books and reading · pop culture

What I’m Reading and Thinking About this Week

Here’s what I’ve been reading and thinking about this week.  I don’t have a ton of stuff for you today, mostly because I’m lazy.  But here are a few things to read and think about this week.

Choosing Comfort Over Truth: What it Means to Defend Woody Allen (The Nation)

Look, I’ve been thinking a lot about the Woody Allen/Dylan Farrow sexual abuse allegations, and no matter what you think about the whole thing (and I hope you are thinking about it, and being critical about how the media portrays it and how people react to stories like this), you need to realize that despite what people say, we are not in the midst of an epidemic of false rape accusations.  We are in the middle of an epidemic of quiet sexual assault with a culture that condones rape.  We are.

This article is brief but thought-provoking.  Whether or not you agree with Jessica Valenti’s article (she’s a bit polarizing, I guess), you should take a minute to think about what all of this means–and how you feel about it.

Finally, a Bachelor Contestant Exposes the Show’s Weird Sex Issues (Slate)

Let’s start this by saying that I don’t watch The Bachelor.  I have seen the show, but not in years, and I don’t generally care about what happens on it, because it’s a step up from the worst kinds of reality TV, in my mind.  I think the show is icky and gimmicky and completely ridiculous.  But this article caught my eye because it touches on so much of what I find appalling about the show and its bizarre, backwards ideas about sex.  Take this quote:

The show assembles a harem of attractive women who attempt to woo one man not just with their charm, but their bodies, their insecurity, and their willingness to suppress any part of their personality that might make them seem difficult—in particular, their innate discomfort that this man is availing himself of numerous other women as he speaks to each of them about feeling a “real connection.” To distract from the ickiness of this setup, The Bachelor plays the prude, only ever speaking of sex in the most coded, vague terms, like a pimp who blushes at the word “vagina” and claims his clientele are just playing cards.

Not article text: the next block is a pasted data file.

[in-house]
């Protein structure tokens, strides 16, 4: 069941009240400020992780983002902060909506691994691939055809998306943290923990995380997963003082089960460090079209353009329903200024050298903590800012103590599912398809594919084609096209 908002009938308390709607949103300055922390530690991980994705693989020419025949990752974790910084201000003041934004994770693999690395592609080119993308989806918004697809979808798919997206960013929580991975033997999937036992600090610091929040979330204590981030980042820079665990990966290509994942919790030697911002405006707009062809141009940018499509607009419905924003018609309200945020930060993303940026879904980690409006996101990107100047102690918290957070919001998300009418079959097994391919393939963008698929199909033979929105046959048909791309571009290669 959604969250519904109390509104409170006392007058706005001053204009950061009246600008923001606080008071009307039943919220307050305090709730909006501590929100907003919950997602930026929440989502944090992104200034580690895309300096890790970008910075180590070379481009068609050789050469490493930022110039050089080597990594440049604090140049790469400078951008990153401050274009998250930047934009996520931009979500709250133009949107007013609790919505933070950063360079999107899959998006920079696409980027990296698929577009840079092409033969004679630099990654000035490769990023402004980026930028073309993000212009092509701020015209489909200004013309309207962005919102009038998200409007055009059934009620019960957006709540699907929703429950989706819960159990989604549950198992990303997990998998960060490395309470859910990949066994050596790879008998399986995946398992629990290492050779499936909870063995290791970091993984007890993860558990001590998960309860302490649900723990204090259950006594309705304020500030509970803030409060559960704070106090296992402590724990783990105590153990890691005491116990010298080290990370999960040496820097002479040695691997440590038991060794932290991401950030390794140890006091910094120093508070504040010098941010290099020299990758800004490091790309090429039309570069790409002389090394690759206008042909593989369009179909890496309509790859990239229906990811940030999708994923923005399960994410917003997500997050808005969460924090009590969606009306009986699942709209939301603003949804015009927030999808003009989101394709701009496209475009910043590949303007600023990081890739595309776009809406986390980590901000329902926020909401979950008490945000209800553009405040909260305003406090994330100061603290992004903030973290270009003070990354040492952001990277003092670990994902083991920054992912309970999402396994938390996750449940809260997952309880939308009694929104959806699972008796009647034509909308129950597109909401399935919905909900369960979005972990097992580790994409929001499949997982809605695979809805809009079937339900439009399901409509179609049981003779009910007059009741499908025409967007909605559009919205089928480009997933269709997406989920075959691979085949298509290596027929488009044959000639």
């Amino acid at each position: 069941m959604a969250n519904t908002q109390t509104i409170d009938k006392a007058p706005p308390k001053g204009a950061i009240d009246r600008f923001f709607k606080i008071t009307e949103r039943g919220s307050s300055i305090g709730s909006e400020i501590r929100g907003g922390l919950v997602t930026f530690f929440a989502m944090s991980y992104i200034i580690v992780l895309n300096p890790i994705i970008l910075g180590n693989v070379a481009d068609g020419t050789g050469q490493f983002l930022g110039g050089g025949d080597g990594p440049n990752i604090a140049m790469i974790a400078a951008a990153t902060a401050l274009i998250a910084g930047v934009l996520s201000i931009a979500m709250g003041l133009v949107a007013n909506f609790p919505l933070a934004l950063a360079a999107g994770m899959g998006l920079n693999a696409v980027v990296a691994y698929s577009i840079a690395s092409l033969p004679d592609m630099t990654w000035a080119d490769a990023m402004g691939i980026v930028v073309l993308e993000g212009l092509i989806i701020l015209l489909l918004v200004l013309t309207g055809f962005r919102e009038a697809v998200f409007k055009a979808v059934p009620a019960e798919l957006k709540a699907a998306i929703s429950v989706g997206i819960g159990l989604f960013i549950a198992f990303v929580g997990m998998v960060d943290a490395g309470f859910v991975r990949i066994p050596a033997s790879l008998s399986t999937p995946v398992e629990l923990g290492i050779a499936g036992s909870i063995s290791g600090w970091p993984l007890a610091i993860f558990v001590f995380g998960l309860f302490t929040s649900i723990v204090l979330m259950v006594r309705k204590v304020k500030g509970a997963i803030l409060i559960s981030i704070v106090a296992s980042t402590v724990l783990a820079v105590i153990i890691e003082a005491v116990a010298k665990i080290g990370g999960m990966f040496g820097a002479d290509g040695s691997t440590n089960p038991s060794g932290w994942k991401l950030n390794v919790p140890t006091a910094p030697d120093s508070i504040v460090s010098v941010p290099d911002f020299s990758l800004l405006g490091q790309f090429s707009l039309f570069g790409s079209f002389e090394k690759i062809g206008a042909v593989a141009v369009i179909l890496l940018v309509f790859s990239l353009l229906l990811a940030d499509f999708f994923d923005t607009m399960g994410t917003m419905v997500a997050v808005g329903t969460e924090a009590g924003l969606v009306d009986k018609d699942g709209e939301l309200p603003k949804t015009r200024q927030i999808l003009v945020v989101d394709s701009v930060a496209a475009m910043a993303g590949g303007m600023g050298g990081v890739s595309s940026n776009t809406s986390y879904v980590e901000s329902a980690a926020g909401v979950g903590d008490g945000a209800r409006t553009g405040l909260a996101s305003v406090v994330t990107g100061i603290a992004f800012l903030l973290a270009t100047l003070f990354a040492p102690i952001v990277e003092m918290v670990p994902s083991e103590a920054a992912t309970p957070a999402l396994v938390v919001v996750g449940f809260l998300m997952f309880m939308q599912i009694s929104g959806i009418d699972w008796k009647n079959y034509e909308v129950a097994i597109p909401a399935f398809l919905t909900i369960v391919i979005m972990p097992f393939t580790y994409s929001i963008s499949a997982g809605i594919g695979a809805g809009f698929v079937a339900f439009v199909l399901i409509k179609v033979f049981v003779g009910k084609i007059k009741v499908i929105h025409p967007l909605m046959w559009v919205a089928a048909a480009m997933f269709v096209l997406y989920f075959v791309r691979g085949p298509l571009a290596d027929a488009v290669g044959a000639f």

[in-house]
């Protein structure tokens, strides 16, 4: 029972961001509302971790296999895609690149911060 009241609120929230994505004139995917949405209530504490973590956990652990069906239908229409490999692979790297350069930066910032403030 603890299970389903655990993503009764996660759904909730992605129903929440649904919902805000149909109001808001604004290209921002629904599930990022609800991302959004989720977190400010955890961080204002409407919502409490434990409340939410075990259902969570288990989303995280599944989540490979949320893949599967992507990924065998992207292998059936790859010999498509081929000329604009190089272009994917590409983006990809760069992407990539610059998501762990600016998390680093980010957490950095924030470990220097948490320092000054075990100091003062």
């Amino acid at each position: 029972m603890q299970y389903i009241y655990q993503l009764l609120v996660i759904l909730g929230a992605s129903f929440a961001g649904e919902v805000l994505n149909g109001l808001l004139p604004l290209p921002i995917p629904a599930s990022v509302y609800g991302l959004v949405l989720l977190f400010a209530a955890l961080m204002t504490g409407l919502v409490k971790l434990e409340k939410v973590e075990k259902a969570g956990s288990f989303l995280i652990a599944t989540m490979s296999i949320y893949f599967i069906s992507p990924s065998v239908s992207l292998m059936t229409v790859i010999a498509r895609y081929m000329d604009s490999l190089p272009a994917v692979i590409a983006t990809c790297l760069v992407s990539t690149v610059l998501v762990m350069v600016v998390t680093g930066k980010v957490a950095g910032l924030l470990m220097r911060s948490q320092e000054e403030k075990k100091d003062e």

There’s not much else to say, but this Slate article tackles the issues head-on and provides some interesting things to think about, whether you watch the show or not.

Mean Girls Director Spills 10 Juicy Stories 10 Years Later (Vulture)

Can you believe it’s been 10 years since Mean Girls came out?  I’m feeling super old today.  At any rate, this is some fluffy entertainment reading to get you through your Friday.  I’ve always liked stories about what happens behind-the-scenes, and this is the perfect example of that.

What Happens When You Tell People You’re Reading Only Women (The Toast)

Some of the things you’d probably expect: people lauding the effort, people following suit. Others aimed accusations, calling the project sexist, reverse-sexist (uh, okay), misandrist, etc.  But that’s sort of missing the point, isn’t it?

But the point of the reading project was to raise awareness about the way that female writers are still seen as less important, less literary, and less canonical than male writers, and even some of the coverage about my work hasn’t changed that.

Case in point: when The Guardian launched its #readwomen2014 project, they interviewed one writer/critic who had vowed to read only female authors in 2014 …Even when it comes to promoting books by female authors, it’s evidently still more important to ask men what they think in order to legitimize something that might reek too strongly of feminism.

There’s some great stuff here, about reading and experience in general:

Reading is so much more than looking at words on a page. At least they’re reading, as if a grocery list and a poem could be the same, could each weigh as much as the other. I wanted my reading, a pastime I enjoyed for its quietness and solitude, to also be a declarative statement. Women have always understood that there is more than one path to revolution. Quite simply, I would not be the human I am without having read My Antonia when I was sixteen years old.

At any rate, there’s a lot to unpack and think about here.  I really liked this article.

What got you thinking this week?

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